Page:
• Elsewhere, New Zealand proved to be the best performing market globally with a 9.5% gain after its central bank kept rates on hold. Australia underperformed the developing markets with a 1.0% gain as its banking sector sank on a money laundering scandal. Japan consolidated recent gains with a 0.6% rise but traders here followed the trade deal news nervously with weak exporters capping gains. Saudi Arabia saw its MSCI index rise 1.7% to trade in line with other EMs despite the Aramco listing likely to have caused some selling pressure on other local stocks.
Macro Briefing - MB_MSCI_Regional Equity Returns_USD_MQY_3
Macro Briefing - MB_MSCI_Asia Equity Returns_USD_MQY_4

Fixed Income

  • Core government bond markets were mostly on the back foot in November, as hopes for a potential China-US trade deal vacillated between optimism and disappointment. Generally better-than-expected US economic data also led market participants to price in a much less dovish Federal Reserve, resulting in a rise in US Treasury (UST) yields. The two-year and five-year UST yields rose by 9 bps and 11 bps respectively to end at 1.6%, while the benchmark 10-year UST yield was 8 bps higher at 1.8%.
  • During the month, risk assets were in favour as upbeat data on US non-farm payrolls, manufacturing output and services activity, along with new orders for capital goods, pointed to continued resilience in the US economy even in the face of the simmering trade war. While investors expected the Fed to keep policy accommodative, they nevertheless dialled back rate-cut expectations.
  • Fed minutes showed that most officials felt policy was “well calibrated” and another rate cut was not needed. Globally, with disinflationary pressures remaining and China factory output prices falling central banks can keep rates on hold for longer. Meanwhile, optimism over trade talks were bolstered by Chinese officials’ comments that a deal was forthcoming but questions about timing subsequently emerged. The White House further denied it was considering tariff rollbacks, which partly reversed the rise in bond yields.
  • In Asia, local rates ended mixed amid a still-accommodative policy environment. Local-currency bond yields were mostly lower in Singapore, Malaysia, Korea and China. The People’s Bank of China cut the interest rate on its one-year medium-term lending facility to financial institutions by 5 bps to 3.25%, the first cut since early 2016. It also unexpectedly trimmed a key interbank lending rate.
  • The seven-day reverse repurchase rate was lowered by 5 bps to 2.50%, the first easing in the liquidity tool in over four years. While the cuts were small, they underscored Beijing’s attempts to boost the slowing mainland economy.
  • Bond yields in Thailand were mixed, with longer-dated rates rising but shorter-dated ones falling on the back of the Bank of Thailand’s 25 bps policy rate cut and the stimulus package from the government.
  • Dollar-denominated credit markets in Asia rose on a total-return basis, helped by accrual income and marginally tighter spreads in most sectors, which offset higher US risk-free rates. Against the backdrop of unresolved trade tensions, market returns were modest, with high-yield credits outperforming investment-grade bonds slightly.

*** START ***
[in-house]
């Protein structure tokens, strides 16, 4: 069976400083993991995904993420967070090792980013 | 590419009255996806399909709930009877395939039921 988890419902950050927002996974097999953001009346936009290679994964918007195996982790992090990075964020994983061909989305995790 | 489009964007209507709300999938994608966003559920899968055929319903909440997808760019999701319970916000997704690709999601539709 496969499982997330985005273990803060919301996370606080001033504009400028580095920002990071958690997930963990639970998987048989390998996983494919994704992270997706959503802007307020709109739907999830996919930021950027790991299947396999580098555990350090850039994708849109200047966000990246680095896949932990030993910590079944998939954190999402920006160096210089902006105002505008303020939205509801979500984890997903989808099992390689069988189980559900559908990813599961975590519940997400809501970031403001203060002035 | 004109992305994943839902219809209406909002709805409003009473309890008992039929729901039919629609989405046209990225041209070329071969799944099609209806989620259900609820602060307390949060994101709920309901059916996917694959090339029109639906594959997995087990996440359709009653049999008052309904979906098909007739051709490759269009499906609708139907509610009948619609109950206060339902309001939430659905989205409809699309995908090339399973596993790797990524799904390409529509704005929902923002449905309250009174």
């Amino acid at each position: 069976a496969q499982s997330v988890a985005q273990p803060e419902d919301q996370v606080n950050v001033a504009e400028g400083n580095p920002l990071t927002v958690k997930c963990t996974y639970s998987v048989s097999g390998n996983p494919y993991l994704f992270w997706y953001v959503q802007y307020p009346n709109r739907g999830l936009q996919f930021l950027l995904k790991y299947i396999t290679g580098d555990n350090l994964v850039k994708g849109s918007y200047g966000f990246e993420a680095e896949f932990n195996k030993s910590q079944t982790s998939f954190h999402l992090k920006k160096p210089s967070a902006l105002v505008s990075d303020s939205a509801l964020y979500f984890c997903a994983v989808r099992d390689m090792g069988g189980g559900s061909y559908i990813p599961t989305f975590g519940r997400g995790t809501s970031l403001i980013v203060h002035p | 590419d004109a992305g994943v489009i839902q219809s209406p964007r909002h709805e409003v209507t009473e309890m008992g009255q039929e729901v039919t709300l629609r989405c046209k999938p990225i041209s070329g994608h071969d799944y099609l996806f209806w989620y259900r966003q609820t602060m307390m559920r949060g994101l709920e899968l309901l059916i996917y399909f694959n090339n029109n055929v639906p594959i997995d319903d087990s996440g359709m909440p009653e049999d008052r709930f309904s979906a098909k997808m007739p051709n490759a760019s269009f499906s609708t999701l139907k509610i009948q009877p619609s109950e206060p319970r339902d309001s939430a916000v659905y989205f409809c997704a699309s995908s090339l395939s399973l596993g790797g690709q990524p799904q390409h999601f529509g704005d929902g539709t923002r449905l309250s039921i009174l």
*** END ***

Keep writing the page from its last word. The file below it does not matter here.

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  • The US dollar Index (DXY) rose around 1.5% partly reversing the depreciation seen in October. Although risk appetite improved, positive US growth data, and some disappointment in China activity data may have contributed to the strength in the US dollar. Against G10 currencies, the dollar strengthened the most against Australia’s dollar and the euro. The Swedish krona and New Zealand dollar appreciated marginally, driven by risk appetite (for SEK) and an unexpected hawkish central bank (for NZD). The Japanese yen depreciated as investors removed portfolio hedges amid positive news.
  • The UK pound, the best performer last month, managed to outperform its G10 peers, dropping a marginal 0.5% against the US dollar, ahead of the elections. The latest opinion polls show incumbent prime minister Boris Johnson leading, which could lead to some form of a Brexit deal to be approved, and a subsequent rally in the GBP.
  • One of the key surprising moves in G10 FX was the sharp depreciation of the Australian dollar versus the New Zealand dollar. The AUD/NZD cross was down 2% in the month, led by a hawkish hold from Reserve Bank of New Zealand, and disappointing economic data from Australia. While market forecasters are divided on whether the central bank will cut again at its meeting next month, RBA Governor Lowe mentioned that Quantitative Easing would be the preferred unconventional Easing was a tool if rates hit the lower bound, but that it was “not on its agenda at this time”.
  • Most emerging markets’ currencies weakened amid a US dollar rally during the month. The South African rand was the main outperformer, gaining 2.7% after Moody’s after gave the government another three months to sort out its finances. If Moody’s were to downgrade the country’s rating, the South African Reserve Bank said it could lead to $5-$8bn of outflows from its bond market.